Before the Liberal Democratic Party will soon resume discussions on selective surnames for married couples, members of the party who support the introduction of the system will launch a new parliamentary federation, and discussions within the party will continue in the future. It seems to be active.
The Liberal Democratic Party has divided the pros and cons over the selective surnames of married couples who can give their surnames before marriage if they so desire, and since the end of last year, there has been no discussion for gathering opinions, but former secretary Ishihara. A new working team chaired by the chair is expected to resume discussions soon.
Prior to this, members of the party who support the introduction of the system will launch a new parliamentary federation aiming for early realization, and will hold an inaugural meeting on the 25th next week.
Former Defense Minister Hamada, acting secretary-general Seiko Noda, and former political research chairman Kishida are scheduled to join the caller, saying, "The current system provides personal dignity to those who do not want to change their surname. There is also a problem of hurt, which may lead to situations such as abandoning marriage. "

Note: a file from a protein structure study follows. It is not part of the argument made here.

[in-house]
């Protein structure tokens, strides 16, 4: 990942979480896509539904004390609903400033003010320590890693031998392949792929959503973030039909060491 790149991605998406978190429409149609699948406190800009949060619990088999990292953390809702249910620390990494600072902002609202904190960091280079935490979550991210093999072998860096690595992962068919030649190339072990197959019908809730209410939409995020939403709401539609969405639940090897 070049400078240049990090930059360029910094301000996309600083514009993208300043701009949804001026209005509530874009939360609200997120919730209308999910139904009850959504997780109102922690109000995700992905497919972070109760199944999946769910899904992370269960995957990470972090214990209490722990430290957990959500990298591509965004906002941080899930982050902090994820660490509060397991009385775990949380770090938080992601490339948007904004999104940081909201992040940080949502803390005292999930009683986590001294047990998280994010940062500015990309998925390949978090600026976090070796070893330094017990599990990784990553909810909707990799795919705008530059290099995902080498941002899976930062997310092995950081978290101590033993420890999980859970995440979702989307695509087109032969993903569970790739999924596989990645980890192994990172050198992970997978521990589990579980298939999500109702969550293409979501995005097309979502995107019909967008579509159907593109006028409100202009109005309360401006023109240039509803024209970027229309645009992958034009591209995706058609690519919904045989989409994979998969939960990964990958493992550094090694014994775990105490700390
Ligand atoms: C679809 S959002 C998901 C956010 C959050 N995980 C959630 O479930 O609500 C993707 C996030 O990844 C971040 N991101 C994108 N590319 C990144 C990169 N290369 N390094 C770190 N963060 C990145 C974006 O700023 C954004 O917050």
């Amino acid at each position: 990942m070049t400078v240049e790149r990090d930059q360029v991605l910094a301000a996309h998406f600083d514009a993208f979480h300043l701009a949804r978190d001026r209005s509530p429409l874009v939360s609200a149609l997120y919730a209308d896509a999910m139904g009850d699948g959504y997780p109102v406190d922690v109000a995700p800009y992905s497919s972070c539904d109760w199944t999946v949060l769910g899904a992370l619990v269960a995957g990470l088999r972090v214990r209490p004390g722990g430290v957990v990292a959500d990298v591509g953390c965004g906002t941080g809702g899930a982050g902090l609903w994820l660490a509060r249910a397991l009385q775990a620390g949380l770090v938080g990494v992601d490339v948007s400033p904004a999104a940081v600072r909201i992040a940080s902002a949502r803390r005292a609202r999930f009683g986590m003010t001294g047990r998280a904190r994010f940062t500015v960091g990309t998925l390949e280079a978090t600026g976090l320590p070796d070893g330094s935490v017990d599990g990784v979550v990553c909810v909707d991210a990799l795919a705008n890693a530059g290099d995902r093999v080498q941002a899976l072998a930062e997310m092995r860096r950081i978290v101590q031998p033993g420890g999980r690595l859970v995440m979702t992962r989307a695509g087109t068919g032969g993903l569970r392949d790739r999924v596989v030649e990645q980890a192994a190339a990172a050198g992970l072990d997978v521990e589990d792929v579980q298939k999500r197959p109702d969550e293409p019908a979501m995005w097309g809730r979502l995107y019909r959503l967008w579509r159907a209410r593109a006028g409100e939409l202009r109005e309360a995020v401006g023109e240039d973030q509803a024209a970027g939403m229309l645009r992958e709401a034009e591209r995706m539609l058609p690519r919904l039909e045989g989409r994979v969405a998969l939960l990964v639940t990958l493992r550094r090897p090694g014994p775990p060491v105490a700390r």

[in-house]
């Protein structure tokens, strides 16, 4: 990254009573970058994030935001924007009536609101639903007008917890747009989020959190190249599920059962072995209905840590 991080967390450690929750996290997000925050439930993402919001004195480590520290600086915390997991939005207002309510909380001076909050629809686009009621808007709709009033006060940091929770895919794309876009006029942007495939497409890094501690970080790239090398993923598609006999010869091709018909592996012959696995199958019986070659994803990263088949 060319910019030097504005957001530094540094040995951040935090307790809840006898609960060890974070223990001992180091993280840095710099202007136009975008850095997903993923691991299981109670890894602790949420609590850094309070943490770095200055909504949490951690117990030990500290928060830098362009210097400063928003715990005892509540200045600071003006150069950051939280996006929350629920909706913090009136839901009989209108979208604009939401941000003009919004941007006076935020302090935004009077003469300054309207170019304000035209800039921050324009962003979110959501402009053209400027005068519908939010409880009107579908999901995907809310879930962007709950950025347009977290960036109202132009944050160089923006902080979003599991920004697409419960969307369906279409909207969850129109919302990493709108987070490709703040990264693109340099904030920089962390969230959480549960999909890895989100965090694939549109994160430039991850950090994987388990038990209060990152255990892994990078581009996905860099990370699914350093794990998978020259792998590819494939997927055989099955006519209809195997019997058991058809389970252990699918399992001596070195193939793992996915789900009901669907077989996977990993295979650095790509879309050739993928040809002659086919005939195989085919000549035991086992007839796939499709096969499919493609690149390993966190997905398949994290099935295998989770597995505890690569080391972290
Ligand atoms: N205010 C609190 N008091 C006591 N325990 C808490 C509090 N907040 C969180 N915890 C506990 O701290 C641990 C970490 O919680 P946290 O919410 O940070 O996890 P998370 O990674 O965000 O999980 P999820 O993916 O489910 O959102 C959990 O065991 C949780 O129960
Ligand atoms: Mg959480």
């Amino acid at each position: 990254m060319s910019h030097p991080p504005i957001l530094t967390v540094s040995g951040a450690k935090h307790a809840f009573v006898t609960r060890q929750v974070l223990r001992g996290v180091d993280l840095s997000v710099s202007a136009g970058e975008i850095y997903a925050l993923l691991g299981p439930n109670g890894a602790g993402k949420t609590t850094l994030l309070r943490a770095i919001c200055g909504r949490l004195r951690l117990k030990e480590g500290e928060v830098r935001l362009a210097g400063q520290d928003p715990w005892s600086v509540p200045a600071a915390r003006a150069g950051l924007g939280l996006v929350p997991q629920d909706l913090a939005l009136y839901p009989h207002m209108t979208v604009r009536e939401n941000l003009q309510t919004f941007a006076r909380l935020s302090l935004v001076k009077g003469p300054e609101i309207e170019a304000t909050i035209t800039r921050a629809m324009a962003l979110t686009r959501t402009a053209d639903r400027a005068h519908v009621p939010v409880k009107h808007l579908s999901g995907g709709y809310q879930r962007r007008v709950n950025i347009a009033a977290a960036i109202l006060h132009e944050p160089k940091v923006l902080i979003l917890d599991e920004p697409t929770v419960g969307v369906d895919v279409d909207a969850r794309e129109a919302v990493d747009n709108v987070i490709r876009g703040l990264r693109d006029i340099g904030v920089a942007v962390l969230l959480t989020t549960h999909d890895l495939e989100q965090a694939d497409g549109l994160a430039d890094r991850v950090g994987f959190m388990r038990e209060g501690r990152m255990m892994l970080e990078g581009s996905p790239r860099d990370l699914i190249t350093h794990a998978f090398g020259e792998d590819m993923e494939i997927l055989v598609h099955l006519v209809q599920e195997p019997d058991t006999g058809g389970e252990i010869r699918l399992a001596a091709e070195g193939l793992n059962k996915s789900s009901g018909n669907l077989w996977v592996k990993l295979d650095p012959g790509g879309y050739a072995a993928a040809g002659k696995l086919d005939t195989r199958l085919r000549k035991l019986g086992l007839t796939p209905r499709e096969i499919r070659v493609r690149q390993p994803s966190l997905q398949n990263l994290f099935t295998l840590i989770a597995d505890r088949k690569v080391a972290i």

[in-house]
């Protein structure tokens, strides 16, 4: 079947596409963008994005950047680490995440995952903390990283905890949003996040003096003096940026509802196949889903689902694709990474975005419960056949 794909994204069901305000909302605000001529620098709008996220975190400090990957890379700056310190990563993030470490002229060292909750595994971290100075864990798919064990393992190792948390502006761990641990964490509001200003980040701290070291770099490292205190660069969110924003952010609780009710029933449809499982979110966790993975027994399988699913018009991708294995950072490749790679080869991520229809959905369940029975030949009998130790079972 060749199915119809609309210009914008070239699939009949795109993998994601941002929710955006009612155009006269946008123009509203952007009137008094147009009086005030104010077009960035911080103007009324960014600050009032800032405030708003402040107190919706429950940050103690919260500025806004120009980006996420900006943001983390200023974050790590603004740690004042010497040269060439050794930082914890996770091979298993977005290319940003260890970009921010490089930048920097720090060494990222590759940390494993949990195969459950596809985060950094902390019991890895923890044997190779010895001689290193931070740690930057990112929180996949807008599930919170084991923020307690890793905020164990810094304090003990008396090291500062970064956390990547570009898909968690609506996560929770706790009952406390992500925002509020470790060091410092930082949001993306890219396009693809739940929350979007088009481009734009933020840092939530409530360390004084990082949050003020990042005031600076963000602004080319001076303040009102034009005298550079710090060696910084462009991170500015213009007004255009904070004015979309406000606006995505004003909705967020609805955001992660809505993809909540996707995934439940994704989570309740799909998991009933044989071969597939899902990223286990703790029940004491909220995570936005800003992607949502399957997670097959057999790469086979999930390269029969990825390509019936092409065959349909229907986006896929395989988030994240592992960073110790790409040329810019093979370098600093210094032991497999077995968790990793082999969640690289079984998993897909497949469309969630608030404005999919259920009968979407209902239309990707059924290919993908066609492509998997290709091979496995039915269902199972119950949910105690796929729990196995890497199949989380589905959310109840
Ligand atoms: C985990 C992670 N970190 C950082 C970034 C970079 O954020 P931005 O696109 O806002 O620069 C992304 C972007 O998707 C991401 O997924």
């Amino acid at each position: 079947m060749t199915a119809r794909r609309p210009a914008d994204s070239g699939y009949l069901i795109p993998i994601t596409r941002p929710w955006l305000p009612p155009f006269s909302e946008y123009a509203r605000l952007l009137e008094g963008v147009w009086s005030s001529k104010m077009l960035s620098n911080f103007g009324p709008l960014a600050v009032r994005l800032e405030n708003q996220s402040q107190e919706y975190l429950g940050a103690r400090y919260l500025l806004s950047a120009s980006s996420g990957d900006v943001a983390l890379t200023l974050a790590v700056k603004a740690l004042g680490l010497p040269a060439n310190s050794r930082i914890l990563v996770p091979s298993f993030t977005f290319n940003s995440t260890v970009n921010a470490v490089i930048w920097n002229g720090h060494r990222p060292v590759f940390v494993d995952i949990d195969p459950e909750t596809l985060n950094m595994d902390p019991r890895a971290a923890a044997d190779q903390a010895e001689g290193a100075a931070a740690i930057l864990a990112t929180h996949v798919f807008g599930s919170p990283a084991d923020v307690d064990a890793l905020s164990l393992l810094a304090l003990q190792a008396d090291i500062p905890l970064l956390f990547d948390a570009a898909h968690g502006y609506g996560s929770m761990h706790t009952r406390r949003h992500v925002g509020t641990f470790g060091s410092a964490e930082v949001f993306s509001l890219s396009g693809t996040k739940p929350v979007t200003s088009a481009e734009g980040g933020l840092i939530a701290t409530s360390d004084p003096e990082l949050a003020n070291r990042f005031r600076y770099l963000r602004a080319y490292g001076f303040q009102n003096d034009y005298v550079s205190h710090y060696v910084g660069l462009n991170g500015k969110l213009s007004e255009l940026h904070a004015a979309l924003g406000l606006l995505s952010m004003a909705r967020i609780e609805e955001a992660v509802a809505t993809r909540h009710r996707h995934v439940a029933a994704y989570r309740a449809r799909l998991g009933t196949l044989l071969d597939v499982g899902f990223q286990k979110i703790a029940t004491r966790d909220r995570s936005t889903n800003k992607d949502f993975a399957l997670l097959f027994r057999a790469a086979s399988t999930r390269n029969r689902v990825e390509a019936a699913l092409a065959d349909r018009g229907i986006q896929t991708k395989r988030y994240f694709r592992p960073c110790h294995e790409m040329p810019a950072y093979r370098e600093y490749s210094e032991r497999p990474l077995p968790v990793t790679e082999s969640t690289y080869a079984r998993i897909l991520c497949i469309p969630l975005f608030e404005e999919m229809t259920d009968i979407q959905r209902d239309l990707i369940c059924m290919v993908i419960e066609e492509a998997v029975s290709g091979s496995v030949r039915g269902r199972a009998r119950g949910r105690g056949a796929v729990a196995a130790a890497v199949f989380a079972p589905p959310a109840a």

There are also strong opinions within the party against the system of different surnames, such as volunteer parliamentarians sending documents asking local lawmakers to take careful measures, and discussions within the party are likely to become more active in the future.
On the other hand, opposition parties such as the Constitutional Democratic Party are demanding the prompt realization of the system, saying, "Some people are having trouble with their daily lives and work because they cannot use their premarital surnames." It is expected that the issue will be how to deal with selective surnames for married couples, while keeping an eye on trends in public opinion.